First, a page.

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Pongo v. Bank of America

United States District Court, W.D. North Carolina, Charlotte Division

June 13, 2014

BANK OF AMERICA, et. al., Defendants.


ROBERT J. CONRAD, Jr., District Judge.

THESE MATTERS come before the Court on Plaintiffs' Motions for Temporary Restraining Order and Stay of Sale (Docs. 13, 29). Defendants have not responded to Plaintiffs' motions. They are ripe for review.


Plaintiffs, having alleged various state and federal claims against Defendants, move this Court for injunctive relief to prevent the foreclosure sale of their residence in Charlotte, North Carolina. Although the contents of Plaintiffs' motions were not entirely clear to this Court on their own terms, it appears that Plaintiffs seek to enjoin the foreclosure of their residence because Defendants committed fraud on the Plaintiffs in inducing them to obtain various mortgage loans on the property.

On June 27, 2013, the presiding judge of the Superior Court of Mecklenburg County conducted a hearing at which Plaintiffs appeared pro se. (Doc. 3-6). The hearing addressed the foreclosure proceedings on Plaintiffs' residence and the judge entered numerous findings of fact. The judge found that on or about August 5, 2010, the Plaintiffs were provided an Acceleration Warning indicating that they were in default under the terms of the Note and Deed of Trust and provided the Respondents with 45 days to cure their default. (Id. ¶14). The judge found that the Substitute Trustee filed a notice of hearing in the matter and that the Plaintiffs were mailed with a pre-foreclosure notice more than forty-five (45) days prior to the filing of the notice. (Id. ¶¶16-17). The judge found that the Trustee complied with all the pre-foreclosure notice requirements and that a foreclosure hearing was held on April 15, 2013 whereby the Assistant Clerk of Superior Court entered an order allowing foreclosure of the property as each of the elements of N.C. Gen. Stat. § 45-21.16 had been met.

On those grounds, the judge entered an order on June 27, 2013[1] finding that the foreclosure sale was not barred by N.C. Gen. Stat. § 45-21.12A, and that the Plaintiffs had not provided any reason why it should not go forward.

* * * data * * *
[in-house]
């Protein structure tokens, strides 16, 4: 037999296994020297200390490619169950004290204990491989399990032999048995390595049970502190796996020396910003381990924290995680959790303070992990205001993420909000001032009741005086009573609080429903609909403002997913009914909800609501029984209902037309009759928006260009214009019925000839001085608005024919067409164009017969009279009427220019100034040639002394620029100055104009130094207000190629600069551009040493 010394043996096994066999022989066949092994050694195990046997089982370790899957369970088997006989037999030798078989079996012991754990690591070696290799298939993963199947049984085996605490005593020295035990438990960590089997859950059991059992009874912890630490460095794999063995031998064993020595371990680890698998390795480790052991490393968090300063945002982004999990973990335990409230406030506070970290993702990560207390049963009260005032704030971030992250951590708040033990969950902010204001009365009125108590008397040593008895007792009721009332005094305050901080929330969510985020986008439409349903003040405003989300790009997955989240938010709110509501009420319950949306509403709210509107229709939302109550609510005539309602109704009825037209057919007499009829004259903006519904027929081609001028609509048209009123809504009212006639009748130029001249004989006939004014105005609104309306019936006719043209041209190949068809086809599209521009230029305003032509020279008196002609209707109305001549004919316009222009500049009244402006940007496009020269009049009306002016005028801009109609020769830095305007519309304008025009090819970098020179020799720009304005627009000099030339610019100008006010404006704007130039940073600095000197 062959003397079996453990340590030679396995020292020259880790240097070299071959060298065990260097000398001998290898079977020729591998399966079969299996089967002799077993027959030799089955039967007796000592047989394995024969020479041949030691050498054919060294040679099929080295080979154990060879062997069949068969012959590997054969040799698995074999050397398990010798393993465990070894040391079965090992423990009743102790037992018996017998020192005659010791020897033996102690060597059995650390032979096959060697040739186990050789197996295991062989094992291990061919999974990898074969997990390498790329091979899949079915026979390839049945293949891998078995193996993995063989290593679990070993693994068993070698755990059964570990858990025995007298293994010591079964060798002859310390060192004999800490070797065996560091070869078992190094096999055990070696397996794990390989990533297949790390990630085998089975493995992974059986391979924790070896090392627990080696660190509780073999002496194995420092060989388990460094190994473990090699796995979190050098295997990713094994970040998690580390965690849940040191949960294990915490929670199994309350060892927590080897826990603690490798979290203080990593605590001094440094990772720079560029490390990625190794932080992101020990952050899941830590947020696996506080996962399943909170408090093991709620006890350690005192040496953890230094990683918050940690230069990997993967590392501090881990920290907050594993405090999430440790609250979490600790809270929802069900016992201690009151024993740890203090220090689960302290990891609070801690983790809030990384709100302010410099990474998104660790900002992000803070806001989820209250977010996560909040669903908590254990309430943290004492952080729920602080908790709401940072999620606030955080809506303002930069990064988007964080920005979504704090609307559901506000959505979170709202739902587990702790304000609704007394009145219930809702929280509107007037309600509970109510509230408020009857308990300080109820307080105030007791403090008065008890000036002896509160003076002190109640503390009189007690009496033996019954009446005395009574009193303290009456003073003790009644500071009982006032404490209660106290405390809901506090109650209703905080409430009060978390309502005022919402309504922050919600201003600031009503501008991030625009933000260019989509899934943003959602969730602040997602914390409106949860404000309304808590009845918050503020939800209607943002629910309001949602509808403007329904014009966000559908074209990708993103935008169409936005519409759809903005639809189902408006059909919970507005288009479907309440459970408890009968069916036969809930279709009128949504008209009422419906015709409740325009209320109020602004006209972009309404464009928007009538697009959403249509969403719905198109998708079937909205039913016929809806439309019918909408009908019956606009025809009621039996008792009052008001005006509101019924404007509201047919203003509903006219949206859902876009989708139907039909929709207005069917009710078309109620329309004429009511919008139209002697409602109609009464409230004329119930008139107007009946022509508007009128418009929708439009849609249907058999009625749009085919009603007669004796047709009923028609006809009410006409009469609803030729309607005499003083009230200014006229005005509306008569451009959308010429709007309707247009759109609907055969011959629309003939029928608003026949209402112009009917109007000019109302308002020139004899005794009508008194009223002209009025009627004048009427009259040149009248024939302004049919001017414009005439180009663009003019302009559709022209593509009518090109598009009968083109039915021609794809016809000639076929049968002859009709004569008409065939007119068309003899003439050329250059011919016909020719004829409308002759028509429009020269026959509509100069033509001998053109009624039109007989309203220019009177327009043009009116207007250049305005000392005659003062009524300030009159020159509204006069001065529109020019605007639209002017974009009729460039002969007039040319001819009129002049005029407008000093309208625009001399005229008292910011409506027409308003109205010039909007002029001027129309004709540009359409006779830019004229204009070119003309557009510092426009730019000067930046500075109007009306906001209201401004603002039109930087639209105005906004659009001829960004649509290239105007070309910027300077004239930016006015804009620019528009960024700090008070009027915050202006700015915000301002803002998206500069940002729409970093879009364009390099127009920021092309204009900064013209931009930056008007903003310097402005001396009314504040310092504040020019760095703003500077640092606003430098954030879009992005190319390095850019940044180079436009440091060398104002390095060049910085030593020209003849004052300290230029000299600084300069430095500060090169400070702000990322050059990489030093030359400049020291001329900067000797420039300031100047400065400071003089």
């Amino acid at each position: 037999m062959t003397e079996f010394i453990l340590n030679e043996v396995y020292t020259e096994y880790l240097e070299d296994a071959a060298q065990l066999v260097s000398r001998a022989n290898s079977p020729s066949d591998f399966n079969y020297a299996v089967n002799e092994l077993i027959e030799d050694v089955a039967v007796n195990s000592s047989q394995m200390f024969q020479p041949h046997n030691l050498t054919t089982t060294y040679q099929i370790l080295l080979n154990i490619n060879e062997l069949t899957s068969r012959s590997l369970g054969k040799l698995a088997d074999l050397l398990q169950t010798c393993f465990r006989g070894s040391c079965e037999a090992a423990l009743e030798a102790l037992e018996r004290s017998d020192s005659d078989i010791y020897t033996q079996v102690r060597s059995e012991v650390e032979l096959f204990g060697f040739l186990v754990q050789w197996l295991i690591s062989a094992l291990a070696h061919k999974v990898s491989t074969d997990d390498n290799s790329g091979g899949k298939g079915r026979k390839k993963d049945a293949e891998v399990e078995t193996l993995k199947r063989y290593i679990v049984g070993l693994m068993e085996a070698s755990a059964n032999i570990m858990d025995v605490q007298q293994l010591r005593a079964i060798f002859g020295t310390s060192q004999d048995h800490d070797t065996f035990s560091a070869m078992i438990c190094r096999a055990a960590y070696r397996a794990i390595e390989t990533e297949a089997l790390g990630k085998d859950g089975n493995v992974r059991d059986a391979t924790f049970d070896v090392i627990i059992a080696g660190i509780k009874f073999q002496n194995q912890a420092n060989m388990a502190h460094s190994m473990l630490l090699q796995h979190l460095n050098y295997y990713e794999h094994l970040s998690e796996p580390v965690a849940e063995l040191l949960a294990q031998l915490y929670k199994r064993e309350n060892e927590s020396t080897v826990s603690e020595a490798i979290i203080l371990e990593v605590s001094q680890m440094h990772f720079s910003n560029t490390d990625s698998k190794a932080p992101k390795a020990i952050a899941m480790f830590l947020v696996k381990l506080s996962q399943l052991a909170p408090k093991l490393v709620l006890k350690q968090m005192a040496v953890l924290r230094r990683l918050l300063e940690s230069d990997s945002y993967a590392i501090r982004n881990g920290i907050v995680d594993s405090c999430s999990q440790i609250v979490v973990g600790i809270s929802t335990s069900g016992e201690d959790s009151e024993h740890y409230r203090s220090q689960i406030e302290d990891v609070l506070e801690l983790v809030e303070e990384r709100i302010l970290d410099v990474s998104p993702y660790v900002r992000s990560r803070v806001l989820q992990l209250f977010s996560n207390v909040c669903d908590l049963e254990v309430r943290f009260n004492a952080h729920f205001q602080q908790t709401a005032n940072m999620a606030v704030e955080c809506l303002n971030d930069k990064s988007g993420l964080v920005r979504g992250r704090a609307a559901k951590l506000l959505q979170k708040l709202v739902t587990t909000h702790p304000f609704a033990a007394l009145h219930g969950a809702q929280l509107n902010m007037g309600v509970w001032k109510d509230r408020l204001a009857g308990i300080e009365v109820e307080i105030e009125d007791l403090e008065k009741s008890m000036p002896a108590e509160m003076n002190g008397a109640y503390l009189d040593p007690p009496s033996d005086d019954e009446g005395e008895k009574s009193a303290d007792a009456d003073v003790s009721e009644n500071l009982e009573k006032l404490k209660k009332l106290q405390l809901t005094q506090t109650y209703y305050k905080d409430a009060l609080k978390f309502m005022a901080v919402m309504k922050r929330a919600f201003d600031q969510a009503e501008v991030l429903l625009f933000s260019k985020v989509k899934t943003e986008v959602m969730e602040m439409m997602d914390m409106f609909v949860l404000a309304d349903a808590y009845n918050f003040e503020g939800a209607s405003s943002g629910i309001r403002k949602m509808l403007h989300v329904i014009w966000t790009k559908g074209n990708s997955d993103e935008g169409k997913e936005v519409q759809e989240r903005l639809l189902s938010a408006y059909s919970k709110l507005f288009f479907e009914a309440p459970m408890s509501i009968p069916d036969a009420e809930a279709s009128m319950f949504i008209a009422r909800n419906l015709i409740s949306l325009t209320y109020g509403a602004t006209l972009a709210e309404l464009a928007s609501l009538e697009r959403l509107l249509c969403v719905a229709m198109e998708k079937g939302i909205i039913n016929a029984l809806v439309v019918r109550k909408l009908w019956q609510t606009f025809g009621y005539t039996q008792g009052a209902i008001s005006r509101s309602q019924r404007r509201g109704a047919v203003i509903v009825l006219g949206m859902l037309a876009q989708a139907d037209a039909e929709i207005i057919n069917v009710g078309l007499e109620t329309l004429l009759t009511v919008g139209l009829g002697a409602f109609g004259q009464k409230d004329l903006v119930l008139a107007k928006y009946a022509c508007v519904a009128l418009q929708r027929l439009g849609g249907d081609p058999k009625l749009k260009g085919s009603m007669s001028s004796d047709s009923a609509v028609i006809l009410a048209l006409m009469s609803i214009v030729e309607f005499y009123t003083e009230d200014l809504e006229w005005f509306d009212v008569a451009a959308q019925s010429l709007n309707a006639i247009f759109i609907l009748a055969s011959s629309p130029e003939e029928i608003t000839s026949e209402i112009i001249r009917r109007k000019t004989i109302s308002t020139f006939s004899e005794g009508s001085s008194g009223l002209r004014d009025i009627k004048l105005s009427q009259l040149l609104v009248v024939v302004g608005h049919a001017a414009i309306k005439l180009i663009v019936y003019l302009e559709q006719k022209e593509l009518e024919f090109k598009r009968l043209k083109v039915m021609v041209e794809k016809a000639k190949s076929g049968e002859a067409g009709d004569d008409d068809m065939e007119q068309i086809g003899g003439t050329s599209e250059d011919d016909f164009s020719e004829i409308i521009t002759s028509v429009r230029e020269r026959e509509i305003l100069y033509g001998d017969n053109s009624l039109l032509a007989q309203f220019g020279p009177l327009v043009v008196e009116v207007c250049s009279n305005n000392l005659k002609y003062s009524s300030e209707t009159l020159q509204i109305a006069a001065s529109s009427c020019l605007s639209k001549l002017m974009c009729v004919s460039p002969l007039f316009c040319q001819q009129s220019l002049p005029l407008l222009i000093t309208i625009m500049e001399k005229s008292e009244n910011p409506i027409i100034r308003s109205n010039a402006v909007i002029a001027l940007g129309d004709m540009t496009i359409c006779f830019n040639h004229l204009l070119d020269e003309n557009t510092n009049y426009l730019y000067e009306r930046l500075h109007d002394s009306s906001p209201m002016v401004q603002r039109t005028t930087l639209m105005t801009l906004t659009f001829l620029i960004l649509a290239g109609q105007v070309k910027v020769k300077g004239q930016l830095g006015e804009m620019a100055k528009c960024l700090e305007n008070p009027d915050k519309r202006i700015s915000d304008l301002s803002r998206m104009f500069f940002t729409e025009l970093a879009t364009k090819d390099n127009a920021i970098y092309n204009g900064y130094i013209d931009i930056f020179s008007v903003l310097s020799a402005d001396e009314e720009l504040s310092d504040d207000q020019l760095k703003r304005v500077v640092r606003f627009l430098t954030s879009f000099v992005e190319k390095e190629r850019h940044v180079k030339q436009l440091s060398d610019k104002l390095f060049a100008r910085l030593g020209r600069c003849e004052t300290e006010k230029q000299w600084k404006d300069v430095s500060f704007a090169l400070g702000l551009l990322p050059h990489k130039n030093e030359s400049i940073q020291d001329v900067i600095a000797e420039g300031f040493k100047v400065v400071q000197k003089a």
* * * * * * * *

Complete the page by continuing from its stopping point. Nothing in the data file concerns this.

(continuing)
To prevail on their motion for injunctive relief, Plaintiffs would have to establish that: (1) they are likely to prevail on the merits; (2) they are likely to suffer irreparable harm in the absence of preliminary relief; (3) the balance of equities tip in their favor; and, (4) an injunction is in the public interest. Winter v. Natural Resources Defense Council, Inc. , 555 U.S. 7, 20 (2008).

Here, to the degree that success on the merits would require this Court to review and overrule various judgments of the courts of the State of North Carolina, the Plaintiffs cannot obtain relief and the Court lacks the authority to enter the injunction on the terms requested by Plaintiffs. The Rooker-Feldman doctrine prohibits the exercise of appellate jurisdiction of lower federal courts over state-court judgments. See Exxon Mobil v. Saudi Basic Indus. Corp. , 544 U.S. 280, 284 (2005); Verizon Md. Inc. v. Public Serv. Comm'n of Md. , 535 U.S. 635, 644 n.3 (2002). "[A] losing party in state court is barred from seeking what in substance would be appellate review of the state judgment in the United States district court, based on the losing party's claim that the state judgment itself violates the loser's federal rights." Johnson v. DeGrandy , 512 U.S. 997, 1005-06 (1994). This prohibition extends not only to issues decided by a state court but also to those issues "inextricably intertwined with questions encompassed by such rulings." Plyler v. Moore , 129 F.3d 728, 731 (4th Cir. 1997).

Accordingly, finding that Plaintiffs have not demonstrated a likelihood of success on the merits, the Court DENIES Plaintiff's Motions for a Temporary Restraining Order and Stay (Docs. 13, 29).

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